Tue, 10/29/2019 - 12:00pm
Franklin faculty contributed popular press articles about issues of the day and had their research reported around the world. A sample from over the past month: The grimy history of the Attorney General’s Office, associate professor of history Stephen Mihm in his regular column at Bloomberg Here’s your answer when someone asks “How can it be so cold if there’s global warming?”  Georgia Athletic Association Distinguished Professor of Atmospheric…
Mon, 10/21/2019 - 2:55pm
Earth system scientists have identified another culprit (other than rain) that causes a river to overflow its banks: leafy plants. In a study published today in Nature Climate Change, the UCI researchers describe the emerging role of ecophysiology in riparian flooding. As an adaptation to an overabundance of carbon dioxide in the atmosphere, trees, plants and grasses constrict their stomatal pores to regulate the amount of the gas they consume,…
Tue, 10/01/2019 - 12:48pm
When Hurricane Dorian roared up the East Coast during the first week of September, the places where people live and work in several states were under threat. The first line of protection against storm damage was made up of coastal vegetated ecosystems, including nearly 300,000 acres of salt marshes in Georgia. The salt marsh, seagrass, and mangrove ecosystems that bore the brunt of pounding waves are not, however, immune from damage.…
Thu, 09/26/2019 - 2:45pm
For plant biology major and Goldwater Scholar Sarah Saddoris, research has played a primary role in defining her goal to improve the production of the global food supply: As my primary focus, research has played a defining role in my studies. I have spent my fair share of Friday nights in the lab finishing experiments at 2 in the morning and many game days in Davison Life Sciences (benchwork waits for no man!). I have also had the opportunity to…
Tue, 09/17/2019 - 2:11pm
In the world of climate change studies, there are extensive global and regional models but fewer site-specific models. Lindsey Cochran, a postdoctoral research associate with the University of Georgia Laboratory of Archaeology, is working with digital data from the Georgia coast to recreate models that simulate site-specific changes from now until 2100. “Archaeologists care a lot more about the context in which an artifact was found than the…
Tue, 08/27/2019 - 10:25am
Franklin faculty continue to lead by sharing their expertise on many international issues of the day. A recent sampling: Greenland’s in the middle of a record melting event - Distinguished Research Professor and Franklin College associate dean Thomas Mote quoted in a widely circulated article, Science Alert Academics, sports or both? A personal reflection from an atmospheric scientist - Georgia Athletic Association Distinguished Professor of…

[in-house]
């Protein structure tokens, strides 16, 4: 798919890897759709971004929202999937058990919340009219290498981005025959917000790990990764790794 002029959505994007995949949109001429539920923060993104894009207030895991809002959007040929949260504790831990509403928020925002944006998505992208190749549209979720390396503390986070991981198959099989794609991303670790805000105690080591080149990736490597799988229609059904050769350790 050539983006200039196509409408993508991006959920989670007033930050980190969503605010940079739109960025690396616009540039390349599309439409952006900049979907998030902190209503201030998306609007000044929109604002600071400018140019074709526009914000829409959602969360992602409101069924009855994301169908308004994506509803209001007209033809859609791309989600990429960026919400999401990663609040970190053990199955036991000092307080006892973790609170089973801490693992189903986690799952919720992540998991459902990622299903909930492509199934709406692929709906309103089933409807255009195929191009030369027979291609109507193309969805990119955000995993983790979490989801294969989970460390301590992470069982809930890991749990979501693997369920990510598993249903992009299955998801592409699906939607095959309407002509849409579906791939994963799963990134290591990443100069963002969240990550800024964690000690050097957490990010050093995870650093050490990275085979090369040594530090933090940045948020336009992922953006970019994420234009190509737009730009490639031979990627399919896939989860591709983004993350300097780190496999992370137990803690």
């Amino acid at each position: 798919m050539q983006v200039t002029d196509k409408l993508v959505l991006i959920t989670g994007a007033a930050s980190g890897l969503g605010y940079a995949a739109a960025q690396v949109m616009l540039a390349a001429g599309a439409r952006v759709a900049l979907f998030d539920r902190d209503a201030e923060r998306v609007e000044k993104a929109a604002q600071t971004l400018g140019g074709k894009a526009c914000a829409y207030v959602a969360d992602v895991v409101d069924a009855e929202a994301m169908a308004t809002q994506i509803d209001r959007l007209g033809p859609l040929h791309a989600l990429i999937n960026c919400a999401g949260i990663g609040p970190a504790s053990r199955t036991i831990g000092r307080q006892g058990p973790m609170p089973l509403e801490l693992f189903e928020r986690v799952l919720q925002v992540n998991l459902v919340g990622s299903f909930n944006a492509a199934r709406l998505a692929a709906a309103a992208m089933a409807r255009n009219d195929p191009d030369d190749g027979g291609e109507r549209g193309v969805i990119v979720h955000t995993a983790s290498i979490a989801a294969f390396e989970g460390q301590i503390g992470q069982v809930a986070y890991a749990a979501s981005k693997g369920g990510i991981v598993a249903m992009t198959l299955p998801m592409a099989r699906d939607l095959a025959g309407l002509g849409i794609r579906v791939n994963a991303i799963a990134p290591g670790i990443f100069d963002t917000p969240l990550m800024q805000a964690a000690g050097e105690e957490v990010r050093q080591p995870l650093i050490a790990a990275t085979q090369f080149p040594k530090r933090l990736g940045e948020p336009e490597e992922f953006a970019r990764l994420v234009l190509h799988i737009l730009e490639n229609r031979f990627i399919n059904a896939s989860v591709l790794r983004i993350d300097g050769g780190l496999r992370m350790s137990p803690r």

Fri, 08/23/2019 - 11:30am
The American Geophysical Union has awarded its 2019 Climate Communications Prize to Marshall Shepherd, Georgia Athletic Association Distinguished Professor of Atmospheric Sciences and Geography at the University of Georgia. The award for recognition of the communications of climate science is among the class of 2019 Union honorees announced August 22. An international nonprofit scientific association with 60,000 members in 137 countries, The…
Fri, 07/05/2019 - 10:36am
Though causes of the civilizational collapse that took place in the Maya lowlands of southeastern Mexico and Central America during the Terminal Classic Period (1200 – 900 before present) remain uncertain, changing precipitation patterns have long been suspected. Now, a new study from the University of Georgia and the Florida Museum of Natural History establishes fossilized white-tailed deer teeth as part of the climate record, a reliable proxy…
Fri, 06/28/2019 - 2:02pm
Even during the quiet days of June, Franklin College faculty expertise never sleeps! Here are a few of the many articles written by or featuring the work of faculty members from across the college over the past month:   Meteorologists fear 5G network could take forecasting back to the 1980s, Georgia Athletic Association Distinguished Professor of Atmospheric Sciences and Geography Marshall Shepherd speaking on CBS This Morning Researchers use…
Tue, 06/18/2019 - 11:09am
As scientists improve their understanding of the impacts of microorganisms on the broad systems and that keep global biological cycles in balance, responses to a changing climate by microbes on land and sea across the Earth have become key indicators. Now, more than 30 microbiologists from 9 countries have issued a warning to humanity – they are calling for the world to stop ignoring an ‘unseen majority’ in Earth’s biodiversity and ecosystem…
Thu, 04/25/2019 - 11:17am